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Orphanages Proliferate in Carnage of Kashmir

Years of violence and the erosion of Islamic values in the disputed area leave many youngsters without a family.

May 18, 2003|Mujtaba Ali Ahmad | Associated Press Writer

SRINAGAR, India — Swirling scarves through the air, the juggler draws a laugh from the 5-year-old boy, who is wrapped in a blanket in a drafty red-brick orphanage on a Kashmir mountaintop.

"It is so freaky how he makes colorful circles with those strips of cloth," a beaming Aijaz Ahmad Rather said.

Aijaz has rarely smiled since his father, a separatist militant, was killed in a gun battle with Indian security forces three years ago. Left destitute, his mother couldn't care for him and so sent him to the Garden Palace orphanage.

Thirteen years of violence in Jammu and Kashmir, India's only state with a Muslim majority, have taken a toll on the Himalayan region's families. Some 80,000 children have been orphaned or abandoned, the Jammu and Kashmir Orphans Trust estimated after a survey last year.

Most of the children, ages 3 to 15, have lost parents in cross-fires, land-mine explosions and gun battles during the insurgency by separatist Muslim rebels, who have fought since 1989 for Kashmir's independence or merger with Islamic Pakistan.

Before the rebellion, Kashmir had one orphanage, the Garden Palace, where Aijaz is the youngest of 52 residents. Now there are more than a dozen, and five more are being built.

"It is not just the militancy that has led to the proliferation of orphanages, although it is the biggest contributing factor," said Abdul Rashid Hanjoora, general secretary of the Orphans Trust.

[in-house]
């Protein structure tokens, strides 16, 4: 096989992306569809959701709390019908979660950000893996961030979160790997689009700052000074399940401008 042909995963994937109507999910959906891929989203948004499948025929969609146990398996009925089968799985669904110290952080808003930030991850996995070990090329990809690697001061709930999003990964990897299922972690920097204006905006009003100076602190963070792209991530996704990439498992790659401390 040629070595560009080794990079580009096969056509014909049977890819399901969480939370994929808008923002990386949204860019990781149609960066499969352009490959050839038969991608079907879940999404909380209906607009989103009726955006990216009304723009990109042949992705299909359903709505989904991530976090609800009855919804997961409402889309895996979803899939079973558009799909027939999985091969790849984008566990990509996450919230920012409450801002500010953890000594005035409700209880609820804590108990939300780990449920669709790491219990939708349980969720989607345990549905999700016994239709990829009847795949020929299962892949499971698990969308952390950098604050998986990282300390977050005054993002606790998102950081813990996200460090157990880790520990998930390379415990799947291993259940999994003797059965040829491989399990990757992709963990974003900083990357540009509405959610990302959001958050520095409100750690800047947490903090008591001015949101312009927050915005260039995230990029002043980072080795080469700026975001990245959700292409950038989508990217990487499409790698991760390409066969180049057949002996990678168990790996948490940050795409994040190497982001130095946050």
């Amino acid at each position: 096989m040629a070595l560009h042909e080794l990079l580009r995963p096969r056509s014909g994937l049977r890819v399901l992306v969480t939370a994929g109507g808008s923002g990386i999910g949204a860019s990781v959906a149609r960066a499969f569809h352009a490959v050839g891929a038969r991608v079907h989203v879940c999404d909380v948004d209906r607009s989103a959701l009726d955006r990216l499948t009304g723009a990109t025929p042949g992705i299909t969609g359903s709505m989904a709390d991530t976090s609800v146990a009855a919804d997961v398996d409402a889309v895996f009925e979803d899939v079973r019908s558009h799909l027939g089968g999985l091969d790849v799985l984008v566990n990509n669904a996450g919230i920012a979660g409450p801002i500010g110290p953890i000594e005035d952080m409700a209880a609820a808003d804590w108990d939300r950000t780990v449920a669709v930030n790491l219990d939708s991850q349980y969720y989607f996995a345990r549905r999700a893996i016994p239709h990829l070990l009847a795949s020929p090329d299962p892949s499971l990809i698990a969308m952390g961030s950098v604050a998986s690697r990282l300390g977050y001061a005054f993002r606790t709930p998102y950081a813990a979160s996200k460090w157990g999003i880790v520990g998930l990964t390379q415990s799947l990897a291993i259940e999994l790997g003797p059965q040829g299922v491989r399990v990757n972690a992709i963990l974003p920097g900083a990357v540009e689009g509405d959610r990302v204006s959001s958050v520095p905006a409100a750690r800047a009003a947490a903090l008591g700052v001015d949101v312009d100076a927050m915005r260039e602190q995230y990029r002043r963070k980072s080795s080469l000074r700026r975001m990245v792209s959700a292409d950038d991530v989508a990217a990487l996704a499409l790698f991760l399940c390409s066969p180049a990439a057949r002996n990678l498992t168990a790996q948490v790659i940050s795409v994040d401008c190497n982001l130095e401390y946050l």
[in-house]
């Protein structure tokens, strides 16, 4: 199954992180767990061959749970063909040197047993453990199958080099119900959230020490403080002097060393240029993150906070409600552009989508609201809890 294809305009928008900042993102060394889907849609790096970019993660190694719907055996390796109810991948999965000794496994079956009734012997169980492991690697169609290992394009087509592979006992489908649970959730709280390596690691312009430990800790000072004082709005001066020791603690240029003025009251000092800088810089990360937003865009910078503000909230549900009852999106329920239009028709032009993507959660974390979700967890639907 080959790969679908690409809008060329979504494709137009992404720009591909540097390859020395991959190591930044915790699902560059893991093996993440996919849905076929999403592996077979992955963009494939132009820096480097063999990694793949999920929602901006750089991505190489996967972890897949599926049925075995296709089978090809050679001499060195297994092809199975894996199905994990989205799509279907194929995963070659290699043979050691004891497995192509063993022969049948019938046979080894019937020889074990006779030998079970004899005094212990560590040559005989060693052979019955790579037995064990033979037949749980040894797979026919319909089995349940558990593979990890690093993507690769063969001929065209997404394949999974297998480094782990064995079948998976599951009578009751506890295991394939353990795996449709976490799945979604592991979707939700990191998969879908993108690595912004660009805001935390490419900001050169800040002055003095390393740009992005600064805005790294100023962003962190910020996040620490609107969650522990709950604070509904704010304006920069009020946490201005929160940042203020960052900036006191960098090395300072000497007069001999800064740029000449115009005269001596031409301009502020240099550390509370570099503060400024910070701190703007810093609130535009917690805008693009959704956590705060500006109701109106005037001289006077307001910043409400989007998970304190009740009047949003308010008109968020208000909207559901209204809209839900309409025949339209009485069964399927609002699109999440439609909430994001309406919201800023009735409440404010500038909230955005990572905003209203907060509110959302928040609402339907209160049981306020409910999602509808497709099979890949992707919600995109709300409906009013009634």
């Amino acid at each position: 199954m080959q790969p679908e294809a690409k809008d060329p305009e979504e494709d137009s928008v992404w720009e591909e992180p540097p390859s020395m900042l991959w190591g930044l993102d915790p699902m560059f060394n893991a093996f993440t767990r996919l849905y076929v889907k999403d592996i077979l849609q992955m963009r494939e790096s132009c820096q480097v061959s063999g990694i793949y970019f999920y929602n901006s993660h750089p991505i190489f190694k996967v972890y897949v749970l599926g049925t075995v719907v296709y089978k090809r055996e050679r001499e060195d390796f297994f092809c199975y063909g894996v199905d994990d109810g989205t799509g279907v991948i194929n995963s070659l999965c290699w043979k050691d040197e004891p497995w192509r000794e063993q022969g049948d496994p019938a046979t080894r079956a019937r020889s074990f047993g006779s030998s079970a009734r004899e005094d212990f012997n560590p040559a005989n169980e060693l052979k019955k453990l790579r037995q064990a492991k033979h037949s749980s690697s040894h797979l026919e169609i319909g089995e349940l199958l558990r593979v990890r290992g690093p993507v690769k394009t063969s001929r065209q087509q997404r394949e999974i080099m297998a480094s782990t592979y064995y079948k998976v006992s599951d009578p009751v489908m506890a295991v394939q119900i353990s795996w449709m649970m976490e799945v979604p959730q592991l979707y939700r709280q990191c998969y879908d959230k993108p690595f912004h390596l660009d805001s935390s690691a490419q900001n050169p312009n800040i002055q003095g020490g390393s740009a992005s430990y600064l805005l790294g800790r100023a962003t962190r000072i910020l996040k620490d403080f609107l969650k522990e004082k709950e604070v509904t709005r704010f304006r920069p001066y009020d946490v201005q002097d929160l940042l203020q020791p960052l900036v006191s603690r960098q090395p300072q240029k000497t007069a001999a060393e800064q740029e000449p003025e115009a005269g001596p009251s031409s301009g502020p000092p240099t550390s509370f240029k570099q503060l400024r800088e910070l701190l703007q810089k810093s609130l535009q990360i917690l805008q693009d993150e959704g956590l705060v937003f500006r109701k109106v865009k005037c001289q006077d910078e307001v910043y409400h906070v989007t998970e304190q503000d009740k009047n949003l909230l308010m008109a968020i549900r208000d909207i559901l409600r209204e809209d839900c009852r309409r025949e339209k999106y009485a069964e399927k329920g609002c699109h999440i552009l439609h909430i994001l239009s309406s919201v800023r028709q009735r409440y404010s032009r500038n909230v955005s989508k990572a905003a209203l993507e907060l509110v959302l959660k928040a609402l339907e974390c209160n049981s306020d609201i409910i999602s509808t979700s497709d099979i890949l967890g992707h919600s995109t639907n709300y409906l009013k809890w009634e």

Khaksar Mohammad Maqbool, a Muslim cleric, said traditional Islamic values have eroded since the 1980s in the portion of Kashmir that is in India.

"In the old days, when a family member died, his dependents would be taken care of by the relatives, who lived as one big family," Maqbool said. "Not only has old kinship disappeared, but so has compassion."

Private organizations provide shelter, food, education and health care for about 1,500 orphans in spite of limited funds.

"We can't reach out to all. But whatever we do, it is still a tough task to deliver, with little money and no government support," said Hanjoora at the Orphans Trust.

He believes that the lack of money available for orphanages is an indication that Kashmiris -- traditionally hospitable and compassionate in a tightly knit society -- have become more impersonal and less caring.

Maqbool agreed.

"With the collapse of the sociopolitical creed after armed rebellion broke out, people have been left spiritually naked," he said.

But he added that the deaths of more than 61,000 people, mostly Muslims, to violence have overtaxed Kashmiris' ability to deal with orphans.

Hameed-Ullah, 35, director of the Garden Palace orphanage, said institutions are helping save children's lives as well as preventing them from becoming street beggars or household servants and missing out on education, which is highly valued in Kashmiri society.

Both Hameed-Ullah and Maqbool believe, however, that Islam requires individuals to take responsibility for orphans. They note that the Koran, which lays down most rules for an Islamic society, exhorts Muslims to be good to orphans and doesn't mention orphanages.

"Islam does not want Muslims to make impersonal acts of charity," Maqbool said.

Akhtar Wali, 12, considers the Garden Palace his home.

It's where he has learned about love and affection from Hameed-Ullah and the other children.

"I don't remember anything about my parents," Akhtar said. "The caretaker treats all of us as his own children. The others are my brothers."

Orphaned at age 2, Akhtar dreams of becoming a doctor with the help of the education he is getting with the orphanage's support.

Hameed-Ullah said it would be better if more Kashmiris got involved.

"We are at [a] crossroads of history, and we have to decide whether we are content writing a check or do we feel an emotion for others' misfortune?" he said.

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